What areas of nutrition and dietetics require licensure?


North Carolina’s Dietetics/Nutrition Practice Act is both a title protection and scope of practice protection statute.  The Act originally became effective on March 31, 1992.  The NC Dietetics/ Nutrition Practice Act was significantly amended by Session Law 2018-91, which became effective July 1, 2018.  With the amendments SL 2018-91 brought, unless otherwise exempt, a license is required to provide medical nutrition therapy.  Under N.C. General Statute § 90-352(3a) medical nutrition therapy is defined as the provision of nutrition care services for the purpose of managing or treating a medical condition.  Under N.C. General Statute § 90-352(4), nutrition care services are defined as:

  1. Assessing and evaluating the nutritional needs of individuals and groups, and determining resources and constraints in the practice setting, including ordering laboratory tests related to the practice of nutrition and dietetics.
  2. Establishing priorities, goals, and objectives that meet nutritional needs and are consistent with available resources and constraints.
  3. Providing nutrition counseling in health and disease.
  4. Developing, implementing, and managing nutrition care systems.
  5. Evaluating, making changes in, and maintaining appropriate standards of quality in food and nutrition services.
  6. Ordering therapeutic diets.

Nutrition care services do not include the retail sale of food products or vitamins.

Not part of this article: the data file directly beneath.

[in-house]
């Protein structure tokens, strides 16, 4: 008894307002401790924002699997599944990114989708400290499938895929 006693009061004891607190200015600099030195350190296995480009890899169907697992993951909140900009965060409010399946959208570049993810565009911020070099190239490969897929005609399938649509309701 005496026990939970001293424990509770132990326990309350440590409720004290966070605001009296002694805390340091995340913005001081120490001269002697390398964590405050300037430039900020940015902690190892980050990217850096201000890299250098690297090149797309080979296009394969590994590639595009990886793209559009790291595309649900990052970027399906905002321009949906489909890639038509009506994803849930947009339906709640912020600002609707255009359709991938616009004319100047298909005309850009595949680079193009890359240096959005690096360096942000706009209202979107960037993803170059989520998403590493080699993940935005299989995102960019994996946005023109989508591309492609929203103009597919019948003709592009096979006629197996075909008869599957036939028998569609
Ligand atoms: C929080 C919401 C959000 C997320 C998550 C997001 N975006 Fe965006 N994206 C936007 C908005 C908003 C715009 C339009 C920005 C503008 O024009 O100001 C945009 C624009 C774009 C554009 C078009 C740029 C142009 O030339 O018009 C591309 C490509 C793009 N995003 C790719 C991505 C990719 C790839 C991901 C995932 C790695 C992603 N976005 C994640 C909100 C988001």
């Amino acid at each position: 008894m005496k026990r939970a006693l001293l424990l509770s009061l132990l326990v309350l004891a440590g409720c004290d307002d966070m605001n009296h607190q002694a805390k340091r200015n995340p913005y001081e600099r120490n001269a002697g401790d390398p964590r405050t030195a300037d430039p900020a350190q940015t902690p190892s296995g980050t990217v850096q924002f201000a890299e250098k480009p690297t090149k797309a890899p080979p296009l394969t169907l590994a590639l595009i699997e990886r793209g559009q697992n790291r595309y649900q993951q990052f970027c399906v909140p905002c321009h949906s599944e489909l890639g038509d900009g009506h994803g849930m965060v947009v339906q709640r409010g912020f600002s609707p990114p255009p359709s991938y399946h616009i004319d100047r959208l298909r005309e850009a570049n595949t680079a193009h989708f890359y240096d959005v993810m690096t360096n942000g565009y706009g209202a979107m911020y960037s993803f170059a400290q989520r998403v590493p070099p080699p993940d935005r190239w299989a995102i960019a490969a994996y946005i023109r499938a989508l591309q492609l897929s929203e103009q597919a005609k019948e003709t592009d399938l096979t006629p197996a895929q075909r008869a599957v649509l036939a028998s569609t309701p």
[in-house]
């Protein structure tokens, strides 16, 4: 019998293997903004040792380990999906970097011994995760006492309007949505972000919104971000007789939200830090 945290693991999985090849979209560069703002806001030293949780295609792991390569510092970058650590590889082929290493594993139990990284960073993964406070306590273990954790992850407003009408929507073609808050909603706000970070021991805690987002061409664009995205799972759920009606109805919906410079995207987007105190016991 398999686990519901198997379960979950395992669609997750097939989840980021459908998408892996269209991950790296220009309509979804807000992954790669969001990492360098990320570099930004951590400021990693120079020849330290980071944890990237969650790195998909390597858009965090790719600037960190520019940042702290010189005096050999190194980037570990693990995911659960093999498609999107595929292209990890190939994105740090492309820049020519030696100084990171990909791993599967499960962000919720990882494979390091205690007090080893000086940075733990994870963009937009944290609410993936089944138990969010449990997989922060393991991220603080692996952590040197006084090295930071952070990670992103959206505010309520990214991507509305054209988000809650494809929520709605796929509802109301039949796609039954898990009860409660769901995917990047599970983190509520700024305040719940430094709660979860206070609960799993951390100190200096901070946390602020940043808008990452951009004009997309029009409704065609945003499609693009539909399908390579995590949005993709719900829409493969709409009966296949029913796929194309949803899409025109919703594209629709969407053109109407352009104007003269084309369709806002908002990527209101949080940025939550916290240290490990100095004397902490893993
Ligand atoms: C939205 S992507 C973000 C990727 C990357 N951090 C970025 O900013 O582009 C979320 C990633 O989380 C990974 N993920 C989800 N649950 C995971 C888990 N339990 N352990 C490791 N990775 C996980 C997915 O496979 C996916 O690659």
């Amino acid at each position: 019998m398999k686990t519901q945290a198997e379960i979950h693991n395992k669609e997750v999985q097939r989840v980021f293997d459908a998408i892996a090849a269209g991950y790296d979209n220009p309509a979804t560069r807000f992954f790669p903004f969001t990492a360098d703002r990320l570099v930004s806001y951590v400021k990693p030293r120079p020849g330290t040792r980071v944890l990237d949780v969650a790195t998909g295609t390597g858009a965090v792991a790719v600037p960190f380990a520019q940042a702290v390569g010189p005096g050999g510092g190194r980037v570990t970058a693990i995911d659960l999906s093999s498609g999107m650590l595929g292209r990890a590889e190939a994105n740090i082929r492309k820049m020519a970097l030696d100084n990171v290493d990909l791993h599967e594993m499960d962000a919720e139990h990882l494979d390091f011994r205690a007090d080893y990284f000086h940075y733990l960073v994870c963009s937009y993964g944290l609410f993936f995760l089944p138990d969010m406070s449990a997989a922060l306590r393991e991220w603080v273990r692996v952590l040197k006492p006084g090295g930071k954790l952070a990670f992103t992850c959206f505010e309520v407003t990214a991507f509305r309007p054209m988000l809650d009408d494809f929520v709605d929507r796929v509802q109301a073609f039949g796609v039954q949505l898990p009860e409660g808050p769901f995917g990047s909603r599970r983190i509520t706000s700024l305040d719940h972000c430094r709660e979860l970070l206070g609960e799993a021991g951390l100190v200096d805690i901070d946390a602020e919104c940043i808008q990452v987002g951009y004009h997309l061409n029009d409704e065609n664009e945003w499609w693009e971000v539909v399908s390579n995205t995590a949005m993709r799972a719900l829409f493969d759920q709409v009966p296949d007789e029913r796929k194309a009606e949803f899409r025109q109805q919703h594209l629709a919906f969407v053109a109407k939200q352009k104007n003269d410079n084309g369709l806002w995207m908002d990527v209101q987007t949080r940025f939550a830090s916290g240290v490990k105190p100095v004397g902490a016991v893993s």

Thus, if one is providing the above outlined nutrition care services for the purpose of managing or treating a medical condition, unless otherwise exempt, a license is required. 

Note, the Dietetics/Nutrition Practice Act sets minimum standards. Agencies, hospitals, nursing homes, etc. are free to add additional requirements to job descriptions and requirements.  For example, such entities may require that one have a specific credential in addition to licensure, defined experience, or length of experience.   


Frequently Asked Questions What nutrition care services can unlicensed assistive personnel provide What can I do with certifications or online programs What areas of nutrition and dietetics require licensure Who can become licensed as a dietitian or nutritionist Who can become licensed as a nutritionist What titles are restricted by the law? How does licensure impact my Registered Dietitian (R.D.) title? What are the penalties for violations of the law? What other states require a license to practice dietetics/nutrition? How often am I required to renew my license? What can happen if I forget to renew my license? Do I need to renew my license if I am currently unemployed? What should I do if I suspect my licensure card was copied, stolen, or is being used fraudulently? What documentation of continuing education is required to maintain a license? Who is eligible for a provisional license? What are the requirements for supervision of persons claiming exemption from licensure? Who is exempt from licensure and regulation by the North Carolina Board of Dietetics/Nutrition? What can an unlicensed person, who is not otherwise exempt, do in the field of dietetics/nutrition? Is it within the scope of practice for NC LDNs to write diet orders? Do I contact the NCBDN for issues with food service in a prison? Is my license valid for one year from when I first apply and get licensed? What do I need to do if I get married or divorced and my name changes? How do I reactivate or reinstate my license? What are the considerations when providing nutrition care services via Telehealth?